There's an interesting dynamic around trade deadline time. When should a team push the "buy" button. I'd argue that there are two types of buyers. One is the team that believes that it has a playoff spot well in hand and is basically upgrading as a hedge from falling out of contention and as a way to bolster the team for the actual playoff games. The other buyer is that team that's on the edge of the playoff picture, but wants to declare that they are contenders. The Reds are the latter sort of team. Lately, the Reds' chances of making the playoffs, according to our Playoff Odds report have hovered in the 25 percent range. The Reds are looking up at Milwaukee and St. Louis in the NL Central, along with the Braves/Nationals and Dodgers/Giants in the other two divisions as potential wild cards. It's not that the Reds have a bad team, but they do need a little push, and my oh my what a push David Price would be for them (see also Jeff Zumar… Samard… the guy from the Cubs). Price is likely to be the one player (pitcher or position player) on the market who can play at a six-win pace over half a season, and thus deliver three extra wins to his team. Suddenly, the Reds don't need as much luck to go their way to make the playoffs, and if they do get there, they have a one-two punch of Cueto and Price to start against Kershaw and Greinke in Games One and Two. On top of that, Price is signed through 2015, as is most of the rest of the Reds roster. The Reds would get two shots at making this work.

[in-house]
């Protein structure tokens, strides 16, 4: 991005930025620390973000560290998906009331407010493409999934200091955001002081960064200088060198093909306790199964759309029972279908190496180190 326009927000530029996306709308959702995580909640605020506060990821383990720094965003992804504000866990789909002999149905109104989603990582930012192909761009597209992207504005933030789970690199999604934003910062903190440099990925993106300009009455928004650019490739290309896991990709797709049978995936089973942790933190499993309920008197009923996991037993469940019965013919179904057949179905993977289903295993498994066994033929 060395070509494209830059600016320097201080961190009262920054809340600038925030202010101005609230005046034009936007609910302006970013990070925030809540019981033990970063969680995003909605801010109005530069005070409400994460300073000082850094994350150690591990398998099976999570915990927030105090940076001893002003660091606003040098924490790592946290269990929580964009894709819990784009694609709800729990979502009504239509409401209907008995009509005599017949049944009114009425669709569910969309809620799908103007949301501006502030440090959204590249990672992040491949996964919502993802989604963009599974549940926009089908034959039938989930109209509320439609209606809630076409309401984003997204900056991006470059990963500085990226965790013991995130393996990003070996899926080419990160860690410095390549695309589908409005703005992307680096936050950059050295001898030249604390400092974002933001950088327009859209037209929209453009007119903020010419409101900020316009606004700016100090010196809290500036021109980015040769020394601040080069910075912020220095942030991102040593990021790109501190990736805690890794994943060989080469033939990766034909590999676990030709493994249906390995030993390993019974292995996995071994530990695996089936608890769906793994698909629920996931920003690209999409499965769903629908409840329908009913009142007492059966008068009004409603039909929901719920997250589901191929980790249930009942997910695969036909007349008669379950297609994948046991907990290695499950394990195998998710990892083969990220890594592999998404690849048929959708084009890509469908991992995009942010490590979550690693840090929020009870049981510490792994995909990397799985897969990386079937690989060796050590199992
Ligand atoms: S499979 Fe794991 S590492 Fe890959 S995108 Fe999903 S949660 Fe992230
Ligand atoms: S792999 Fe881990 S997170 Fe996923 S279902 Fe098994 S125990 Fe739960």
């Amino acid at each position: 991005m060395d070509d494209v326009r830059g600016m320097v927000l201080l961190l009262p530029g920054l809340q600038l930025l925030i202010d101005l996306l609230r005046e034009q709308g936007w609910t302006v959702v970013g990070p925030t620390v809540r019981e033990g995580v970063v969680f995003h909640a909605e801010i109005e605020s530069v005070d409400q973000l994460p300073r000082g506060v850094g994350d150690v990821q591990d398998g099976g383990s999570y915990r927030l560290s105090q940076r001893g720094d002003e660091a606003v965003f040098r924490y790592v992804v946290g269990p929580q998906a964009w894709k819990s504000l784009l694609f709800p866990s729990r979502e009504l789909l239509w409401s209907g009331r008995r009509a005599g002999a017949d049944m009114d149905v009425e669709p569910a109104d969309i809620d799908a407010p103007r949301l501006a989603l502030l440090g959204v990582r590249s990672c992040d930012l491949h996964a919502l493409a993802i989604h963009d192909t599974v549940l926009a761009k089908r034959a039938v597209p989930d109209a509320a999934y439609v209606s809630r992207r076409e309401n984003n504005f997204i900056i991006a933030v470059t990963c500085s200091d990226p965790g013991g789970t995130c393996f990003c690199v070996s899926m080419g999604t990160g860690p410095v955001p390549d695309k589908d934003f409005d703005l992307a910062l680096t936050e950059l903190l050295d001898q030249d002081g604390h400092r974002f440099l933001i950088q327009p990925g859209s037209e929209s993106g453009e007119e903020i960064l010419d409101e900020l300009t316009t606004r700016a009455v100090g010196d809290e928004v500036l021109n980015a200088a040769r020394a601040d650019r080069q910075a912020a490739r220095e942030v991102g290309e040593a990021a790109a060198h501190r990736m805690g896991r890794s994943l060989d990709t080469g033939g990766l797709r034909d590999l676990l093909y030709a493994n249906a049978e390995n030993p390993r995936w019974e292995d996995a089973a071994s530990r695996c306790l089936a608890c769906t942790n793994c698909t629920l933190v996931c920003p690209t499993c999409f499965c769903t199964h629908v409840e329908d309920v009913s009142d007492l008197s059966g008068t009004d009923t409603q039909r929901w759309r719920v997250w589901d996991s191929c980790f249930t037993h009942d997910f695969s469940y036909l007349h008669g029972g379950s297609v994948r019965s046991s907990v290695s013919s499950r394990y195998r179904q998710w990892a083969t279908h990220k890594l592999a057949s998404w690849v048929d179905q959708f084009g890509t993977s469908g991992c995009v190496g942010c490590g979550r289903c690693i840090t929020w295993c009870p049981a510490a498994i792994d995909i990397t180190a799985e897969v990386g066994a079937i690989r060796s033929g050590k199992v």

Ah… but the Price for Price will start with young phenom Robert Stephenson (and Reds fans, don't kid yourself—if he's not in the package, some other team will simply out-bid the Reds). And the problem with being a buyer on the fringes is that even acquiring Price does not guarantee a playoff spot—not to mention that Price himself is not a guarantee. But mathematically, it seems that the Reds might just be the team with the most to gain in their playoff odds by making a big move for David Price. It's a big bet. It's the sort of bet that gets front offices extended for four years or excommunicated in four months. You could make that big trade and have it fall flat. Or have it be the master-stroke that people talk about lovingly in 20 years when the World Series winning team reunites. So if you like high stakes poker, cheer for the Reds to make a bid for the former AL Cy Young Winner at the deadline. —Russell A. Carleton